As Darrell Cannon summed it up, torture reparations were “something that sets a precedent that has never been done in the history of America. Reparations given to Black men tortured by some white detectives. It’s historic.”
Implementation of the Ordinance
The first order of business was to determine who was entitled to the $100,000 stipend. The city agreed that most of the men on CTJM’s proposed list were entitled to compensation, but challenged a small number of them. Mini hearings before an arbitrator were conducted in those cases, and all but two of the men won their cases. The money was distributed in early 2016.
The Chicago Torture Justice Center was opened in Chicago’s Englewood neighborhood in 2017. Its important work includes providing professional counseling, supporting incarcerated and freed survivors, and doing educative work. Survivors serve on the Center’s advisory board and work at the Center on fellowships. The Center also coordinates a speakers’ bureau for survivors to speak about their experiences.
In September of 2017, representatives of the Chicago Teachers Union and the Chicago Public Schools (CPS), standing together with then police superintendent Eddie Johnson and torture survivors Darrell Cannon and Anthony Holmes, announced the curriculum for teaching the history of Chicago police torture to CPS’s eighth- and tenth-grade classes. After meeting resistance in some of the predominantly white neighborhoods where many Chicago police families lived, and from the reliably racist Fraternal Order of Police union, the curriculum began to be taught during the spring semester of 2018. A compelling feature of the program was and is the personal appearances of torture survivors at many of Chicago’s public schools. Death row exoneree Ronald Kitchen spoke at Lincoln Park High while Darrell Cannon spoke to hundreds of students at Lane Tech. Students were deeply moved by the presentations, making the connections to the racism and police violence in their own lives, while the survivors and their experiences were validated by the rapt attention of the students and their teachers, and the avalanche of letters that they received after they spoke. As Kitchen put it, “Sometimes I [am] at a loss for words when I see a lot of young people actually taking heed to the things that’s happening in our neighborhoods.”
A great deal of effort has also gone into the planning and design of a public memorial. In June of 2019, Chicago Torture Justice Memorials unveiled its proposed memorial — a round stone monument, created by local artists, that listed the names and dates of those tortured by Burge and officers under his command and also would provide a public space where people could gather. Former Mayor Emanuel did not set aside funds to build the memorial before he left office, and incoming Mayor Lori Lightfoot, despite saying almost a year ago that she “feels strongly that in order to build a better future for Chicago, we must start by never forgetting its past — including the darkest chapters,” and that “we will review any and all proposals that honor the victims and survivors of injustice,” has yet to commit any funds for the memorial’s construction.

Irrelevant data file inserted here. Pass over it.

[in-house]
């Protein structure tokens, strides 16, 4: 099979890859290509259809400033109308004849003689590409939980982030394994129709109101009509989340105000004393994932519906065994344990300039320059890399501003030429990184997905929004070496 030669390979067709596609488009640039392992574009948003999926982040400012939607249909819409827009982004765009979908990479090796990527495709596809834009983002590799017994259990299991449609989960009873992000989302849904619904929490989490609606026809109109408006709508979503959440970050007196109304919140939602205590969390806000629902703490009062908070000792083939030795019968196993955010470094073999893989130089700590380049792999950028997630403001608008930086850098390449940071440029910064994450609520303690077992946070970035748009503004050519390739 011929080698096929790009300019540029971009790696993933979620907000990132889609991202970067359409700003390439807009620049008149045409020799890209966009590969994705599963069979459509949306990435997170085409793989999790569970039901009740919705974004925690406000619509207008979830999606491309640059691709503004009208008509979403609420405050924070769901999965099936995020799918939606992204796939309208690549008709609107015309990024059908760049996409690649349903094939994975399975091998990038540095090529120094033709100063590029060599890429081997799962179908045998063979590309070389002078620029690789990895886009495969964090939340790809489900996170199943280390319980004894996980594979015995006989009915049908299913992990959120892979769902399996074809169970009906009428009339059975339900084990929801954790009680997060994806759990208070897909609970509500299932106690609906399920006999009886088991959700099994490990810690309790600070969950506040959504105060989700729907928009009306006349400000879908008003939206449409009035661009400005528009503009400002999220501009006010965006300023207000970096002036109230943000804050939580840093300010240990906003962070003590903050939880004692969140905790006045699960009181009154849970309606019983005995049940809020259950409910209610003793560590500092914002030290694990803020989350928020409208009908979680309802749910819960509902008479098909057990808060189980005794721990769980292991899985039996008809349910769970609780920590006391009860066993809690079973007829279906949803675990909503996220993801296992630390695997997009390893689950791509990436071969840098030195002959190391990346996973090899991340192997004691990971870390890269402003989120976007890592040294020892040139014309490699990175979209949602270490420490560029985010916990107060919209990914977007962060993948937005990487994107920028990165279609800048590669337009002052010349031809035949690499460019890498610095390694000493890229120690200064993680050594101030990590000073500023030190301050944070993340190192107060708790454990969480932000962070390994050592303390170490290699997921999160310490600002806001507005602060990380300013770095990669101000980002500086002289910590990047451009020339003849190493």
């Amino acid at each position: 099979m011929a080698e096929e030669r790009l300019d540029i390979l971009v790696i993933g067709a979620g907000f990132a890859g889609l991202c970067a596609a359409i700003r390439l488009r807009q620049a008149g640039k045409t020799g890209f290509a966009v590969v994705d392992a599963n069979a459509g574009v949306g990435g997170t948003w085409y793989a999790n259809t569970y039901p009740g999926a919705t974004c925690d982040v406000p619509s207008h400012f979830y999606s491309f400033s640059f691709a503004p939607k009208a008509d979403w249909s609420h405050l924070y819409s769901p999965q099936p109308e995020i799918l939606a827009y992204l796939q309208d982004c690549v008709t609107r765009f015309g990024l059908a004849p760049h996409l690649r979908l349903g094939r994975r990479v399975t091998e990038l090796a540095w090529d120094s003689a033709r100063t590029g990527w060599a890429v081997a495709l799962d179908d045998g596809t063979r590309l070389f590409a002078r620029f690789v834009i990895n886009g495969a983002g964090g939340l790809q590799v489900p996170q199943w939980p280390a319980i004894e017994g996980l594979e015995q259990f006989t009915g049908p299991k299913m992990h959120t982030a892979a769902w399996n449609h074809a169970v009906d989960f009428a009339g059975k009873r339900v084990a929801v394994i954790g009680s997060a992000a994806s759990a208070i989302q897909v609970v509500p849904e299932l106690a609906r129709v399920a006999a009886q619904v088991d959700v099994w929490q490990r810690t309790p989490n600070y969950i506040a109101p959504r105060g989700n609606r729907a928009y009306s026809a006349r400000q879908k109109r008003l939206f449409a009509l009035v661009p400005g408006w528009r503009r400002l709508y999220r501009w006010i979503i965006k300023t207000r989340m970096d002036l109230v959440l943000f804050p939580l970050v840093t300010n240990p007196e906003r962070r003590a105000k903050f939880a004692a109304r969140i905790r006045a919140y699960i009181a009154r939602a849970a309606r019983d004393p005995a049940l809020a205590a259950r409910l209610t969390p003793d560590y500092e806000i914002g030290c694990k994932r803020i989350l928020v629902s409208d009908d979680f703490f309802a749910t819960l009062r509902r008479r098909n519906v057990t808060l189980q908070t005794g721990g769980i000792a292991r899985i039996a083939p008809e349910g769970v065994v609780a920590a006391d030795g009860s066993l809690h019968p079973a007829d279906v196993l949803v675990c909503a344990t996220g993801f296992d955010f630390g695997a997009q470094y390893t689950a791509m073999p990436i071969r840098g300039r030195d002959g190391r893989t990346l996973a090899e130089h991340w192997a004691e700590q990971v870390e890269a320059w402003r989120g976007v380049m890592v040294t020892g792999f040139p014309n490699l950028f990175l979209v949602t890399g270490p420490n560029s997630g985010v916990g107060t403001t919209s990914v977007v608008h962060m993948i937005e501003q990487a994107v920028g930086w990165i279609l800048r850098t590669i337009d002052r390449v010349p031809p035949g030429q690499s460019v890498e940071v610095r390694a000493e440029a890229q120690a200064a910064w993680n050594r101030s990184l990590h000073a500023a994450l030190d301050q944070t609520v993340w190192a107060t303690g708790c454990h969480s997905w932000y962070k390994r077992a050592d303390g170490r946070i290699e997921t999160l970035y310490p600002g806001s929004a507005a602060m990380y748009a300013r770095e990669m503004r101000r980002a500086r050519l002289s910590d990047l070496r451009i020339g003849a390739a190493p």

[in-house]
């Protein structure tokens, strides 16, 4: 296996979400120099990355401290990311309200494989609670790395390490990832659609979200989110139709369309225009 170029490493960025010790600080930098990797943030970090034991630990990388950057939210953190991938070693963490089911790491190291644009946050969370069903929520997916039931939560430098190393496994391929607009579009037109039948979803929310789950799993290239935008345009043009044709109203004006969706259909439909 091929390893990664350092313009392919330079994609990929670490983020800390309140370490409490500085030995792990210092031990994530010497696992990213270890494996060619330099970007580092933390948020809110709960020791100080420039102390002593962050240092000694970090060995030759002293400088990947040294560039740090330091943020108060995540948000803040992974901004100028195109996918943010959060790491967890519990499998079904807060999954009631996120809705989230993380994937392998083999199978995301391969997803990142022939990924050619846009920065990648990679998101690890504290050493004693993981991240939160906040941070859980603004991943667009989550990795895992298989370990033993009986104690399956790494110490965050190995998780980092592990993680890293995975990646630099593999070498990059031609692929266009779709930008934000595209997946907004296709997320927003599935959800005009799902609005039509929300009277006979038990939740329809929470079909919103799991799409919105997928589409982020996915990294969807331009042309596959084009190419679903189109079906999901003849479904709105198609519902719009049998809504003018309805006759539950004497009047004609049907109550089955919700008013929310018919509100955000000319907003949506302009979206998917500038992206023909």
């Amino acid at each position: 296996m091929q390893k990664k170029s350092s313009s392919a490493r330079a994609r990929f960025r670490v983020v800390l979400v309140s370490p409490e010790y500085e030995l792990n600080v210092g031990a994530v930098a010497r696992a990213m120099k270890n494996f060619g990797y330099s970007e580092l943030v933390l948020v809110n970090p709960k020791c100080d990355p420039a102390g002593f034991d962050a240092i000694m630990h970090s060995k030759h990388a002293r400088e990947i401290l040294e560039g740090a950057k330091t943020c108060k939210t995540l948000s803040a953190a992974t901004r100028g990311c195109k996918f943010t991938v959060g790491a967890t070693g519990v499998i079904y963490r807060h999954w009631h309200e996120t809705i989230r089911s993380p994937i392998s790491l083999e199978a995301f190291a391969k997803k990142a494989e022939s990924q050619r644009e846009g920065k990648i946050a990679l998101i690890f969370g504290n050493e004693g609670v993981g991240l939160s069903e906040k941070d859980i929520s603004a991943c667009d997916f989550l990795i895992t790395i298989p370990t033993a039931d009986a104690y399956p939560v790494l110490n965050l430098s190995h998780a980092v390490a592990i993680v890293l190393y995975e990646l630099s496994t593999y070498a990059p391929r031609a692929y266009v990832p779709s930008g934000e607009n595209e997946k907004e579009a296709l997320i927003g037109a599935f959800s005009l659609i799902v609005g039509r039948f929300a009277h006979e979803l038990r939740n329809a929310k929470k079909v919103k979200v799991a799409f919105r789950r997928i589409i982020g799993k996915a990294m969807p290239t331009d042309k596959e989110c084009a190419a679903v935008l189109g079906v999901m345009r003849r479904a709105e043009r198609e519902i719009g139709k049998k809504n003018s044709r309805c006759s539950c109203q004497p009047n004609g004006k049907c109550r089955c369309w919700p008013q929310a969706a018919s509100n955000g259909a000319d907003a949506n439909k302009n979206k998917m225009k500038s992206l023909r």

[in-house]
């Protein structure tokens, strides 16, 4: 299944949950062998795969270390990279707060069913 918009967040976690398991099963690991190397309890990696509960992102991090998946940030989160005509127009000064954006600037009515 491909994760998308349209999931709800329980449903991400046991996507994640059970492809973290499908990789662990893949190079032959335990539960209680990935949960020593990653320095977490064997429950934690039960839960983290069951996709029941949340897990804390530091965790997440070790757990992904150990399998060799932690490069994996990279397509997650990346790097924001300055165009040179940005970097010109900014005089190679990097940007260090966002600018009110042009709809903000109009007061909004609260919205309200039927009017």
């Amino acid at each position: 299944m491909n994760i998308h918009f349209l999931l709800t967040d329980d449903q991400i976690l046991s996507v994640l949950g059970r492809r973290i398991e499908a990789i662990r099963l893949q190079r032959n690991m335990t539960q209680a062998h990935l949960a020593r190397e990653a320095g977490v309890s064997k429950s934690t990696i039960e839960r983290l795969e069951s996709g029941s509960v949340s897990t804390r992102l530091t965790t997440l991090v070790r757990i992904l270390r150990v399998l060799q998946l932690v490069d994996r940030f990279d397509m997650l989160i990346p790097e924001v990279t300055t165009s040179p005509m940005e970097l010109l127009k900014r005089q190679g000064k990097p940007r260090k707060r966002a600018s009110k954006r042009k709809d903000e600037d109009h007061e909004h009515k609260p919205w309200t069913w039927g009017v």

Meanwhile, Chicago activists continue to demand that the mayor make good on the city’s promise, while fighting against continuing police violence, for real community control of police, and, ultimately, for abolition of oppressive police occupation in communities of color.
Reparations as an Example
The Chicago reparations movement offers a shining example to movements across the country, and in the past few years, activists in other cities have pursued their own calls for reparations. In Little Rock, Arkansas, the family of Eugene Ellison, a man fatally shot by the police, together with the largest police violence settlement in Little Rock history, obtained an official apology from the city manager at a ceremony where a memorial bench was dedicated to Ellison. In New Orleans, the City settled 17 police violence cases that were representative of the official lawlessness that reigned before, during and after Hurricane Katrina. Mayor Mitch Landrieu announced the $13.3 million settlement at a press conference after a prayer meeting with the victims and families. He hugged the mother of one of the slain victims and issued an emotional apology, saying that he wanted to express “how intensely sorry I am to the members of these families and to the people of the city of New Orleans for the actions that were taken during that fateful time, when these individuals were looking for people to protect and serve, and they got the exact opposite.” In Greensboro, North Carolina, activists are seeking to place the 1979 Greensboro massacre of anti-Klan demonstrators in the school curriculum, and in Philadelphia, former mayor Wilson Goode has apologized for his ordering of the deadly 1985 bombing of MOVE headquarters and is calling on the current administration to do likewise.
The passage of reparations for Chicago police torture was and is truly historic and will hopefully continue to be an example to activists nationally and around the world, demonstrating, in the words of Black Panther Party chairman Fred Hampton, that if you dare to struggle, you dare to win.